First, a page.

While type 2 diabetes is associated with health behaviors, such as poor diet, lack of physical activity and obesity, these behavioral factors can be influenced by social and economic factors such as living in an unhealthy neighborhood. Scientists have also identified numerous genetic variants that increase susceptibility to type 2 diabetes.

So why focus on social factors? The goal of framing health matters according to social factors is increasingly used to shift attention to non-medical strategies to improve health. The media also commonly discuss the prevalence of social factors when describing health issues, but few studies have been devoted to whether it shifts public opinion.

"The problem is these messages aren't going to have the same effect on all people," Ubel says.

The authors do not suggest that news media avoid reporting on social factors. Rather, advocates who want to mobilize the public to support public health policies might consider disseminating information to the media about both social factors and individual behavioral causes to avoid triggering resistance.

"Advocacy groups need to be very careful in thinking about who their audience is and what framing will work best for that audience," Ubel says. "Media should do a richer job of helping people understand each of these different causes."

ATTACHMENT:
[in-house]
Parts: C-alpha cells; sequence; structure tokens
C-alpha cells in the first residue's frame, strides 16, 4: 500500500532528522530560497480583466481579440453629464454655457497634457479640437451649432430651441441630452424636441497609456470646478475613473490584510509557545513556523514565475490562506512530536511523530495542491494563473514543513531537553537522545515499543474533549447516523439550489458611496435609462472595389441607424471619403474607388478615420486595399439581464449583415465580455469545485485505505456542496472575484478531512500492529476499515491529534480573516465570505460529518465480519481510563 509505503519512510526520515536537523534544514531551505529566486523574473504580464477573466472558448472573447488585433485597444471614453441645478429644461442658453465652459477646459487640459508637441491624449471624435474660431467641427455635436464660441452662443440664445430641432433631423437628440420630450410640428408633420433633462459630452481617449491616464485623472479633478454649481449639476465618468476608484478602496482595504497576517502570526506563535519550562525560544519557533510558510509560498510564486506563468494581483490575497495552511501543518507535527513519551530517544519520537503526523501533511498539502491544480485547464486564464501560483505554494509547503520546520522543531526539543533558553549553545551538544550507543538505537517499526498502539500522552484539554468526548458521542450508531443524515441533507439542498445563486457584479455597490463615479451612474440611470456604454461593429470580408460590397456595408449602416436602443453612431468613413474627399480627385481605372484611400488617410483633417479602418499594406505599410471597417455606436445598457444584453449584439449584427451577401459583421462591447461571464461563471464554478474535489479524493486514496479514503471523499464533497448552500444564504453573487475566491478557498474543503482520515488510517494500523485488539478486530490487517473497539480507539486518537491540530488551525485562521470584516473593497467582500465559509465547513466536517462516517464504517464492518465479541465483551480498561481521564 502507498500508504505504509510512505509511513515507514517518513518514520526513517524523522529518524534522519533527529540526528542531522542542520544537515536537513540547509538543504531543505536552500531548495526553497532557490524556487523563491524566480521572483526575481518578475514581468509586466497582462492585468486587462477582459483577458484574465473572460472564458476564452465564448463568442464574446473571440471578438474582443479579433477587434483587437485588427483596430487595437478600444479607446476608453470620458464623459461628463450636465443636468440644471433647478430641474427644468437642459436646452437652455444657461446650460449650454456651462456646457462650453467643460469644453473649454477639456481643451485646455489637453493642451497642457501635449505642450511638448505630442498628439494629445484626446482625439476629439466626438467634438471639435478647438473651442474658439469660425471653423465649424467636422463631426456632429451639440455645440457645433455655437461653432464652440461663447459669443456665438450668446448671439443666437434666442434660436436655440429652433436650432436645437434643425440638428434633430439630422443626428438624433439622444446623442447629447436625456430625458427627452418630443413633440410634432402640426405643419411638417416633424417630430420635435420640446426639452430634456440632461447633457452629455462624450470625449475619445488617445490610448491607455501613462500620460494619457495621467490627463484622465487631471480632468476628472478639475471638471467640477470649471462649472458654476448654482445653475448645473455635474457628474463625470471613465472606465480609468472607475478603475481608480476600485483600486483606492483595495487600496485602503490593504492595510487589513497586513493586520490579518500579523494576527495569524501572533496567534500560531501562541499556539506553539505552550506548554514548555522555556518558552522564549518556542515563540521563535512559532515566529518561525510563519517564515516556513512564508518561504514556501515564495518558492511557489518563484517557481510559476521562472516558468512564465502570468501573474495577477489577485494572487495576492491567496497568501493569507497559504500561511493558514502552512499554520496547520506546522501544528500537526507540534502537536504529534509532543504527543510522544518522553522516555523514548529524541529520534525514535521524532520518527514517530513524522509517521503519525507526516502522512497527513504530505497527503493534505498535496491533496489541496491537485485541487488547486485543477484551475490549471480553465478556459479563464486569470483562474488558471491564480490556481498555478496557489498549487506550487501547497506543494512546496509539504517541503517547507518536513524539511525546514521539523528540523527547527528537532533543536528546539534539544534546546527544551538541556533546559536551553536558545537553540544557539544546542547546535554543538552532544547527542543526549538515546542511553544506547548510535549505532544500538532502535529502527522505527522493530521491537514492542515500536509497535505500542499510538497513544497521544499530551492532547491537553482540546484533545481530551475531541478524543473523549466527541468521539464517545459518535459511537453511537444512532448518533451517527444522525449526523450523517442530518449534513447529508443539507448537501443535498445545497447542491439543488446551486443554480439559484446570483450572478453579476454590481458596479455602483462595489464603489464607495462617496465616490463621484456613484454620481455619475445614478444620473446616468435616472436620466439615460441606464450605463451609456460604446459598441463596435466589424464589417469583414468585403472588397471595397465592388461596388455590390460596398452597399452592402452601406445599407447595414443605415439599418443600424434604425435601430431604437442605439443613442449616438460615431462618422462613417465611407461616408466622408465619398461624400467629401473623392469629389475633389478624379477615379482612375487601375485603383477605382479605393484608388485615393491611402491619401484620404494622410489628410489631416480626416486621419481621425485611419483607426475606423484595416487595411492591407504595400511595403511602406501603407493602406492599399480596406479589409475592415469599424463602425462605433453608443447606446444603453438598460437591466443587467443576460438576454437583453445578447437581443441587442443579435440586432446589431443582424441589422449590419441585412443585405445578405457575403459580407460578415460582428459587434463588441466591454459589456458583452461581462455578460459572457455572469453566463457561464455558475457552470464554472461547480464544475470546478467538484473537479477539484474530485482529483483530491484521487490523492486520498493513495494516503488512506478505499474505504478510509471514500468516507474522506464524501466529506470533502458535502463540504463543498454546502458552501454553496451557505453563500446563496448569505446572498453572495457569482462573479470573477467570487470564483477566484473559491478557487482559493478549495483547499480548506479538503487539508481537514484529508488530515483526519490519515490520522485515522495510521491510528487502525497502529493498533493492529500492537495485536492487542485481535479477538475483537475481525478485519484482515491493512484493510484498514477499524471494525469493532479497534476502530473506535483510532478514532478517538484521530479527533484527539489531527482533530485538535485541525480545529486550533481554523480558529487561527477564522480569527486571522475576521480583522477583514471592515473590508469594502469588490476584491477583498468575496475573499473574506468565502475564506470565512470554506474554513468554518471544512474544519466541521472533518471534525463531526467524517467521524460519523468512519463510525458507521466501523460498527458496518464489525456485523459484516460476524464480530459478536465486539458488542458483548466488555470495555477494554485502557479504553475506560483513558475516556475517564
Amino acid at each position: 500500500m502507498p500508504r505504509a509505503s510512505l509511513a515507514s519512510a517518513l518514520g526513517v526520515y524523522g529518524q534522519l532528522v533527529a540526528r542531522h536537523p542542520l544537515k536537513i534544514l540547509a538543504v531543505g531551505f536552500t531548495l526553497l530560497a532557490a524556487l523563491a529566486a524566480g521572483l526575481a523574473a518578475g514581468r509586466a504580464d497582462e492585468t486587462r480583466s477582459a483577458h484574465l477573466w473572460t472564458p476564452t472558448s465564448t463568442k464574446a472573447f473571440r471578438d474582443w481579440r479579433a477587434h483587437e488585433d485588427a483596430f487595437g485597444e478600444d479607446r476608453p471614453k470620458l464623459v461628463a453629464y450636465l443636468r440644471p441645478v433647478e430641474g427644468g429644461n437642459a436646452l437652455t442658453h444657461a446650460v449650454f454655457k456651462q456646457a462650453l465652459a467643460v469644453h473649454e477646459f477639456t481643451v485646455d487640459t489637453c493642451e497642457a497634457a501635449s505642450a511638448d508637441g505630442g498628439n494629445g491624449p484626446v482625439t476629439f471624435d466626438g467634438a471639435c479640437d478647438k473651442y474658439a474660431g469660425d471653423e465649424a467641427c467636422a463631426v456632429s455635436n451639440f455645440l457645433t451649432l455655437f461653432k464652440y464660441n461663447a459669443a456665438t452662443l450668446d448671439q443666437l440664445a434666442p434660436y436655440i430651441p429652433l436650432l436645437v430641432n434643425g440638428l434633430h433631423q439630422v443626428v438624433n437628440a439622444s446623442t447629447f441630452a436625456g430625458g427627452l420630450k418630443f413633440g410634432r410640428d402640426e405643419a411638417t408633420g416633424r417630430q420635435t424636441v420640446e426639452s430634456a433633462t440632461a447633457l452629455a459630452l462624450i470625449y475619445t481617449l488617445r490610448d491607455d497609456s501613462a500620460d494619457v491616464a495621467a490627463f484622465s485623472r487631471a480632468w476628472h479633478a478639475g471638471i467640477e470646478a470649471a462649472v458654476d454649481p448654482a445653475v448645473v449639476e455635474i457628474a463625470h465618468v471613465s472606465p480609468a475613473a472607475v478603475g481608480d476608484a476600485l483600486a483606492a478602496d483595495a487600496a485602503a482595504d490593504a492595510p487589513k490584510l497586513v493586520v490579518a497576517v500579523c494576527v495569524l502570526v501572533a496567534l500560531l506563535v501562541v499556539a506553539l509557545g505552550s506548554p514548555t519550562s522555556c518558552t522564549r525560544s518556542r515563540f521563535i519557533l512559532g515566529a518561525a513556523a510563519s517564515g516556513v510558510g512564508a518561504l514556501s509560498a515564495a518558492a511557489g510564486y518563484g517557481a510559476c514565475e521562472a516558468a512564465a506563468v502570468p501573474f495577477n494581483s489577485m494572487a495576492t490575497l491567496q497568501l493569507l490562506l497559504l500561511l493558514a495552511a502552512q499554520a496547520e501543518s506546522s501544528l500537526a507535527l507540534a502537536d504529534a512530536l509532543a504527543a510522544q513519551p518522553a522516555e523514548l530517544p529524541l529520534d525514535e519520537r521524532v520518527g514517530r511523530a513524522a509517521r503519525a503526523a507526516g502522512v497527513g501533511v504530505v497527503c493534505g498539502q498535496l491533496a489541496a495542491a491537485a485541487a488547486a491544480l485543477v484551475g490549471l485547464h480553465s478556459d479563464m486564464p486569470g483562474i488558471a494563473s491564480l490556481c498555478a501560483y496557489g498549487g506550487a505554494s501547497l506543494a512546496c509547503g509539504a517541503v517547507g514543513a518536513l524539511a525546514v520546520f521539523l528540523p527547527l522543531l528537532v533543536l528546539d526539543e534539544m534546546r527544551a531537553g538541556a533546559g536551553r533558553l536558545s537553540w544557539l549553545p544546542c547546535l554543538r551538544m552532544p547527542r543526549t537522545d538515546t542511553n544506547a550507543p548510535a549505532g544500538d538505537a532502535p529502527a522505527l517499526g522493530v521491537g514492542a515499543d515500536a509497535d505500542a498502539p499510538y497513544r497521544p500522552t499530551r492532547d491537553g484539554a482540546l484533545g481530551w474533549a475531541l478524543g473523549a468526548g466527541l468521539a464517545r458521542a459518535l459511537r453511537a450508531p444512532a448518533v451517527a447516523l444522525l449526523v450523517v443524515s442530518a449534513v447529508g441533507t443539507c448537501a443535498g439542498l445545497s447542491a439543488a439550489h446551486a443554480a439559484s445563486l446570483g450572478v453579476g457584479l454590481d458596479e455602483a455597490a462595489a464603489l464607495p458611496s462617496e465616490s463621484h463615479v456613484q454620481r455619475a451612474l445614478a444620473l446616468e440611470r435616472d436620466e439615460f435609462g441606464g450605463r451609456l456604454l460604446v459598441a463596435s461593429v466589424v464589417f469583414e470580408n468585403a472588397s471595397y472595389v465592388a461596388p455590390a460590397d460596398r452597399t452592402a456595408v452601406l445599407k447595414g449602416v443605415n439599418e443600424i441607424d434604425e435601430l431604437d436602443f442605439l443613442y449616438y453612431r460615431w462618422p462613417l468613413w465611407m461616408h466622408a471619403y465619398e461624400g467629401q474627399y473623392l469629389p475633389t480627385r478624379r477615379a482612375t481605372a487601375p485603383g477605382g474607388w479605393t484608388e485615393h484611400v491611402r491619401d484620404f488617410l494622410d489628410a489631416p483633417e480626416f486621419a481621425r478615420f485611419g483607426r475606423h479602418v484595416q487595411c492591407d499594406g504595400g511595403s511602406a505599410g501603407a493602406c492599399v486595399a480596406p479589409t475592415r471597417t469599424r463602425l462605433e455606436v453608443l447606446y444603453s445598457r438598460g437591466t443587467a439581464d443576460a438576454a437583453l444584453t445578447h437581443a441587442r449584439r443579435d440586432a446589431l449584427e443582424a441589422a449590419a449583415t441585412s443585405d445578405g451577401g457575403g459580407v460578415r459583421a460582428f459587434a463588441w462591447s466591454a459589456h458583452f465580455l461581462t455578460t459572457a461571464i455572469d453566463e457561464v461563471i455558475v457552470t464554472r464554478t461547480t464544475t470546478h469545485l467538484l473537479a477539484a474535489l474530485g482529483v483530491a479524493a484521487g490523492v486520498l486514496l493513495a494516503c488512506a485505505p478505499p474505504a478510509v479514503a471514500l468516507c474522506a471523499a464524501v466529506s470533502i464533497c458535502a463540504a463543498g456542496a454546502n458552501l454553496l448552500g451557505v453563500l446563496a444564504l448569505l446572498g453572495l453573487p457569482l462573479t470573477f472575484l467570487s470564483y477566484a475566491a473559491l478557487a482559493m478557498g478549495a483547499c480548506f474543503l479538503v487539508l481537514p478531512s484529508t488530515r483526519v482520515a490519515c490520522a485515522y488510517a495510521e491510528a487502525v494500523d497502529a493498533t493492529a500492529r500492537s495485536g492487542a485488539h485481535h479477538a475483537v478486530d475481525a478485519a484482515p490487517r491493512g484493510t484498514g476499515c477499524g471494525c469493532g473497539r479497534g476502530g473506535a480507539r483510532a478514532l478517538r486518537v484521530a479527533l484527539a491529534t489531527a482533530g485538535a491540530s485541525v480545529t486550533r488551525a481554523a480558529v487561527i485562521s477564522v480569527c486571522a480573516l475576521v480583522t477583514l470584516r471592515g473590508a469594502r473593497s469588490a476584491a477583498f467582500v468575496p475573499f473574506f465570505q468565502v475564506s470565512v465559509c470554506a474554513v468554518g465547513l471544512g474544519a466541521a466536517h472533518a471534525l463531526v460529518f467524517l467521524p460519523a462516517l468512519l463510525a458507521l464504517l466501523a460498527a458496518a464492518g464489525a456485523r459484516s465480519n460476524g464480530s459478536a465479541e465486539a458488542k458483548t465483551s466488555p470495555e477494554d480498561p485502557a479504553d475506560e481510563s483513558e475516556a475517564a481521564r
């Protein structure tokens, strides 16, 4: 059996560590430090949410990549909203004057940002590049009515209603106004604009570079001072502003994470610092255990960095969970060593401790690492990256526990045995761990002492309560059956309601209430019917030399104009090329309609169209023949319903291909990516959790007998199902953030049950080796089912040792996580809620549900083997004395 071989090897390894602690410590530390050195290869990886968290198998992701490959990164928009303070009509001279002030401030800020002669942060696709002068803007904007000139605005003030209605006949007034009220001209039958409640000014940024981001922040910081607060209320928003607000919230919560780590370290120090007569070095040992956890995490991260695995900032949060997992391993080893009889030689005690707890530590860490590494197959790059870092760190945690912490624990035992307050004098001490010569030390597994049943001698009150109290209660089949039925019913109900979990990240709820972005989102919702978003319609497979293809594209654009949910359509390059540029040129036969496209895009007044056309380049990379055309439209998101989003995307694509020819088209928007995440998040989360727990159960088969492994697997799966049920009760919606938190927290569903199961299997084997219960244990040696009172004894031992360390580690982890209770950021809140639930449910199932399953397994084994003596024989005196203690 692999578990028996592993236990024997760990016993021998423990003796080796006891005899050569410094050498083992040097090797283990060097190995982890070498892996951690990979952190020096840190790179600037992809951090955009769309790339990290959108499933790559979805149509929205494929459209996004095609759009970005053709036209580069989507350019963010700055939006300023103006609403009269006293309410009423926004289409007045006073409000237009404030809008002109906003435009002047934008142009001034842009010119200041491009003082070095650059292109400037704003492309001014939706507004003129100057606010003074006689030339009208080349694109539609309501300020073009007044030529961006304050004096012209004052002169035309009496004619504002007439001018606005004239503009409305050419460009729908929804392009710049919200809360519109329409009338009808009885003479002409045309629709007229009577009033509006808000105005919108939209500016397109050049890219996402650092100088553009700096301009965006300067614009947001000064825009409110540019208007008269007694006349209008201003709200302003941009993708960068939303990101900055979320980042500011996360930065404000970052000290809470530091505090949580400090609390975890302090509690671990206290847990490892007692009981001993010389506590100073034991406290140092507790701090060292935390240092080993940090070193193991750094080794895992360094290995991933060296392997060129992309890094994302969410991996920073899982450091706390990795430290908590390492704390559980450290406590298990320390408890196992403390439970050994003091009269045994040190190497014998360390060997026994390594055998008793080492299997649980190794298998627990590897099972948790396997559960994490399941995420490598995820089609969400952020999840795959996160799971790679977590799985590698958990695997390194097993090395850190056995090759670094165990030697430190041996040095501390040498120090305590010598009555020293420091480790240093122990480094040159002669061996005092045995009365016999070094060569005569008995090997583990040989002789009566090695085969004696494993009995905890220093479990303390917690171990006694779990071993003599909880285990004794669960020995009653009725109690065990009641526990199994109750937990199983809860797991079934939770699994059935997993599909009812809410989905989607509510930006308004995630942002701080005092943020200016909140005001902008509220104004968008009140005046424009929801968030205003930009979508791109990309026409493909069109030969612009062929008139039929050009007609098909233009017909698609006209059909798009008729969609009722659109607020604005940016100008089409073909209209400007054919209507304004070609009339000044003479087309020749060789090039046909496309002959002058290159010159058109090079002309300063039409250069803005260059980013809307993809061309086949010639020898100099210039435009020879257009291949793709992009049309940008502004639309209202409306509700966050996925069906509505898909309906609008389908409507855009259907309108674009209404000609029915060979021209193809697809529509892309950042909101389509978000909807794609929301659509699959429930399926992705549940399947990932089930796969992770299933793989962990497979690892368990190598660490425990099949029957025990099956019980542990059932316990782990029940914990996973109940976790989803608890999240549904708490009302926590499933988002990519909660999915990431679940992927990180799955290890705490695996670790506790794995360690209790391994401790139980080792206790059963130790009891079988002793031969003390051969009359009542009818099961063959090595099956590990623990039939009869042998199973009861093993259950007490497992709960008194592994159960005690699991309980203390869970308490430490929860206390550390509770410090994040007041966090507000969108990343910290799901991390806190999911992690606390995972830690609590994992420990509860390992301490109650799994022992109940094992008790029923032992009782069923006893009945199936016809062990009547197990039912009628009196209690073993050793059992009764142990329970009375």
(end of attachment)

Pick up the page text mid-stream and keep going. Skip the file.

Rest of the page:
Authors: Sarah E. Gollust, Ph.D., Paula M. Lantz, Ph.D., and Peter A. Ubel, M.D.

Citation: American Journal of Public Health, Vol. 99, No. 12, December 2009

Funding: Robert Wood Johnson Foundation Health and Society Scholars Program at the University of Michigan and at the University of Pennsylvania, the U-M Center for Behavioral and Decision Sciences in Medicine, and the University of Michigan Rackham Predoctoral Fellowship.

Resources: U-M Center for Behavioral and Decision Sciences http://www.cbdsm.org/

U-M School of Public Health Department of Health Management and Policy http://www.sph.umich.edu/hmp/

This news release was issued on behalf of Newswise(TM). For more information, visit http://www.newswise.com.

SOURCE University of Michigan Health System


'/>"/>
SOURCE University of Michigan Health System
Copyright©2009 PR Newswire.
All rights reserved

Related medicine news :

1. Med Students Posting Unprofessional Messages: Survey
2. Messages of Love Jewelry Adds Personalized Gift Ideas
3. Both Patients and Physicians Most Frequently Recall Roches Boniva Messages and Link Them to the Sally Field Osteoporosis Campaign
4. MessageSolution Enterprise Email Archive Named Top Exchange Archiving Solution by Leading Exchange Site MSExchange.org
5. Messages Heard Better in the Right Ear
6. No Matter the Vehicle, Sending Text Messages While Driving Increases Risk of Accidents, Warns New York Auto Accident Lawyer